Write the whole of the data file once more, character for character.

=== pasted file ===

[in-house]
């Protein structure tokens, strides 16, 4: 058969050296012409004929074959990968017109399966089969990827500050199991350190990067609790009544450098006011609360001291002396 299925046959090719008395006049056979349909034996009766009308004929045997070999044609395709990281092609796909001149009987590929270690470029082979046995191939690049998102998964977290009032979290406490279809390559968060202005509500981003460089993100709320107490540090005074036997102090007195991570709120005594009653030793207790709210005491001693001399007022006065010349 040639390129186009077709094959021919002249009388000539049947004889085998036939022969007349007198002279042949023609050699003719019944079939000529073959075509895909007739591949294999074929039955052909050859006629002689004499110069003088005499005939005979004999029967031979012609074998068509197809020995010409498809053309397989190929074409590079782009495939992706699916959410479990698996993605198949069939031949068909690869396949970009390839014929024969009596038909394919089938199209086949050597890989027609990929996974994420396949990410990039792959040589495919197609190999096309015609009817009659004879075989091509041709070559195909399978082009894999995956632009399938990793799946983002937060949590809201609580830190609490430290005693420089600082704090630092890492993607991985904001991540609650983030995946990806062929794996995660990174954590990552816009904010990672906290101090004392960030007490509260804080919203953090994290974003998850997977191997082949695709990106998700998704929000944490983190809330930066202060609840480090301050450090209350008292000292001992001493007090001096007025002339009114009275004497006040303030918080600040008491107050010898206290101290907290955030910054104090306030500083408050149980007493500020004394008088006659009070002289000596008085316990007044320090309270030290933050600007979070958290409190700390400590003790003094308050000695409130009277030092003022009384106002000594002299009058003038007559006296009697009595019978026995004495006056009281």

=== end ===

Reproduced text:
[in-house]
């Protein structure tokens, strides 16, 4: 058969050296012409004929074959990968017109399966089969990827500050199991350190990067609790009544450098006011609360001291002396 299925046959090719008395006049056979349909034996009766009308004929045997070999044609395709990281092609796909001149009987590929270690470029082979046995191939690049998102998964977290009032979290406490279809390559968060202005509500981003460089993100709320107490540090005074036997102090007195991570709120005594009653030793207790709210005491001693001399007022006065010349 040639390129186009077709094959021919002249009388000539049947004889085998036939022969007349007198002279042949023609050699003719019944079939000529073959075509895909007739591949294999074929039955052909050859006629002689004499110069003088005499005939005979004999029967031979012609074998068509197809020995010409498809053309397989190929074409590079782009495939992706699916959410479990698996993605198949069939031949068909690869396949970009390839014929024969009596038909394919089938199209086949050597890989027609990929996974994420396949990410990039792959040589495919197609190999096309015609009817009659004879075989091509041709070559195909399978082009894999995956632009399938990793799946983002937060949590809201609580830190609490430290005693420089600082704090630092890492993607991985904001991540609650983030995946990806062929794996995660990174954590990552816009904010990672906290101090004392960030007490509260804080919203953090994290974003998850997977191997082949695709990106998700998704929000944490983190809330930066202060609840480090301050450090209350008292000292001992001493007090001096007025002339009114009275004497006040303030918080600040008491107050010898206290101290907290955030910054104090306030500083408050149980007493500020004394008088006659009070002289000596008085316990007044320090309270030290933050600007979070958290409190700390400590003790003094308050000695409130009277030092003022009384106002000594002299009058003038007559006296009697009595019978026995004495006056009281």